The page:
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Home > Civil War Sesquicentennial > Horace Wright 6/14 Transcript

Horace Wright 6/14 Transcript

Camp Jackson Washington DC June 15, 1861

Dear Wife

I will spend a few moments this afternoon to write you a few lines to let you know that I am well and hope these few lines will find you the same. I received your letter last night and was very glad to hear from you I assure you. I had a chance to send home so I wrote to Lyman and Mary and sent them by Mr. John H. Turner of Lewiston, who has been discharged from our company and gone home

I have not much news to write now except we were turned out last night about ½ one oclock to fight the enemy. We were paraded about on our awaiting for the enemy to come on before we found out it was a fals alarm. It was an exciting time to see and here 5,000 soldiers getting ready for battle, I will assure you.

I had as much as I could do to keep Capt. Emerson in the camp. He has been very sick. I gave him one of my emeticks yesterday and it operated first rate and he is a great deal better to day. He will be able to do duty again in a day or to if nothing new takes place.

I wrote to Lyman that George Parker was sick. He is better to day and will be able to do duty soon. Tell all of the folks how do for me, also the children. Tell them to remember father, tell Arabine not to work too hard in the mill. You wrote to me that she was to work on the new mill but did not write where she boarded.

You wrote to me not wory about home. I cannot help it when we lay down without half supper enough. I cannot help thinking of you at home. I wish you could look in upon us about twenty four hours so you could judge for your self. But enough of that at present.

I went down to the (?) last night to get some medicine for Capt. Emerson. The (?) was over run with soldiers coming from all direction north. It is estemted that there is 50,000 troops within the vicinity of Washington tha can be raised in two hours. I have got sick and tired of the sound of war but must stand it a while longer. I hope if I live to get home I shall never here the sound of war again while I live.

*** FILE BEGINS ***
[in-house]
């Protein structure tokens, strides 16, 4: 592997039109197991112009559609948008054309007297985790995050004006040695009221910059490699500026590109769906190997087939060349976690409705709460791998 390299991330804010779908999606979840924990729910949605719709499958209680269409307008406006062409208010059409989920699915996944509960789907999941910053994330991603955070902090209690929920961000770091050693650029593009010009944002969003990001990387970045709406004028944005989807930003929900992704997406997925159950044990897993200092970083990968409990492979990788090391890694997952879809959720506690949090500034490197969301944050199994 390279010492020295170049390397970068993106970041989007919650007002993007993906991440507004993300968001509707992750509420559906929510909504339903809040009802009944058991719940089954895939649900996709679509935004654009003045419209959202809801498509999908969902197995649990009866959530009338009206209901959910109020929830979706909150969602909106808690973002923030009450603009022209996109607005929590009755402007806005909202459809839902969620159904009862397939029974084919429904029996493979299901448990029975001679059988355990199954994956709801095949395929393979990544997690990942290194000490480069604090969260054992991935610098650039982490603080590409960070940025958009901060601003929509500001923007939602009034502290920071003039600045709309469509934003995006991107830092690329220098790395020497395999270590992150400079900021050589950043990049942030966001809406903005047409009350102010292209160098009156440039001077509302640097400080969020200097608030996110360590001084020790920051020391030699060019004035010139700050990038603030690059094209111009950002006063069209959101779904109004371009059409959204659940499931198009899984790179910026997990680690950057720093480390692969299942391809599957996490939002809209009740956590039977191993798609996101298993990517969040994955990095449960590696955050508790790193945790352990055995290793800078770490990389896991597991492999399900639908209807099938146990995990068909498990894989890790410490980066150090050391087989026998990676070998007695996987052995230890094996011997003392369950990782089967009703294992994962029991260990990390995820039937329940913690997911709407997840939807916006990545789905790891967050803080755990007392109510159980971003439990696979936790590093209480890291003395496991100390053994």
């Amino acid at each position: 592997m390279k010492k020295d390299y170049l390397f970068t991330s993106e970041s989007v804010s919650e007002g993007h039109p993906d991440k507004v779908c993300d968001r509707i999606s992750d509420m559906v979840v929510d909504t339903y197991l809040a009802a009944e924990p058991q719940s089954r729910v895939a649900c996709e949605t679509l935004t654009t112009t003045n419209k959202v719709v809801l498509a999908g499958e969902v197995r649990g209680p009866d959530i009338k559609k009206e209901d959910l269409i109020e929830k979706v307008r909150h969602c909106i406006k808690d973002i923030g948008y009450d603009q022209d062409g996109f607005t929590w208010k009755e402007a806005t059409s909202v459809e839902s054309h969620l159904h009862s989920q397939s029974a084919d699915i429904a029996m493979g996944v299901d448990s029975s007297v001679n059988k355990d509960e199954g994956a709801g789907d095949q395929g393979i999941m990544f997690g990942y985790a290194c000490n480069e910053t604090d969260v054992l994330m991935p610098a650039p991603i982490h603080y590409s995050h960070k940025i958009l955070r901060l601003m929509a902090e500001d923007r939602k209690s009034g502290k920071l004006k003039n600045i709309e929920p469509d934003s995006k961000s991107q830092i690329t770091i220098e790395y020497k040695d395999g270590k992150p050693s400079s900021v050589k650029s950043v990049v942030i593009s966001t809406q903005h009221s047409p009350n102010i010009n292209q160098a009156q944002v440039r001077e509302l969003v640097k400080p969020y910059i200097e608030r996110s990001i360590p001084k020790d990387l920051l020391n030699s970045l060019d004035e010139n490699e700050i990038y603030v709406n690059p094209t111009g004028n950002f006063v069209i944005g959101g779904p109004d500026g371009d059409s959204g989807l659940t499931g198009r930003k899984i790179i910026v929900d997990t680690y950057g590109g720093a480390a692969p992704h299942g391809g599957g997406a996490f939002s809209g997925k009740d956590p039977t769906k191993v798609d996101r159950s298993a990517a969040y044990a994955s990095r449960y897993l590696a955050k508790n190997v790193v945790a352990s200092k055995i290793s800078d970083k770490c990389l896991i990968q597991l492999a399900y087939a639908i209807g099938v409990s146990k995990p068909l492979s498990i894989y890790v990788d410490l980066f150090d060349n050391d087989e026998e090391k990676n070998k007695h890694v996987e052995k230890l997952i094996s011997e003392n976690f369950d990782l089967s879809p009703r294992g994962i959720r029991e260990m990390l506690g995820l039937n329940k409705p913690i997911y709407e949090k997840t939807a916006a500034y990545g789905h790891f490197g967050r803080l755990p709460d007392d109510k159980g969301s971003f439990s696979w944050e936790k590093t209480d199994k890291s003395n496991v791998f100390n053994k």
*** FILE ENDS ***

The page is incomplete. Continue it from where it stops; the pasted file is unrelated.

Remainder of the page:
It is groing late draw my letter to a close. You must write me as often as you can for it is a great treat to sit down and read a letter from you, I assure you. You wrote me that Arabine was going to write Sunday. Tell her to be sure to write to me without fail and write all the news she can find to write. Tell Ellura and Laura a letter from them would be received with great pleasure. Tell the children to be good.

Tell Charly there is a little negro boy a little biger than he is out in the camp yard a dancing. I wish he could see him a few minits. He would laugh; I know he would. Ask him if he wants me to bring him home a little negro boy.

I have sent you a paper in company with this letter. I thought you would like to see a paper from here. It contains the news of the evacuation of Harper’s Ferry by the rebel troops. From all appearances they are backing down at every point in this vicinity. There is but one more point of any great importance in this vicinity…that is Manassa Junction and General Scott is directing his forces in that direction as fast as he can safely.

I have got excused from duty this afternoon for the purpose of writing to you. I can look out of the camp door and see 5000 troop drilling. They have to drill two hours in the forenoon. I wish you all could look at them a little wile this afternoon and see how they maneuver in form of battle. But I am tiering you my writing.

If any one inqires of you how we like Col. Jackson you tell them he is the greates tyrant that ever traveled the face of gods earth. I am afraid if we ever go into battle that some of his own men will shot him. All the rest of our officers are very good men. Tell friend Young that I have not forgot him and will and will write him as soon as I can get time. Remember me to all inquiring friend. Write me as often as you so I must bid you good by for the present. Yours in hast. Receive this from your effectionate husband. It is very hot weather here now. The thermometer ranges from 90 to 100 degrees above zero.

Maryann Wright

Horace Wright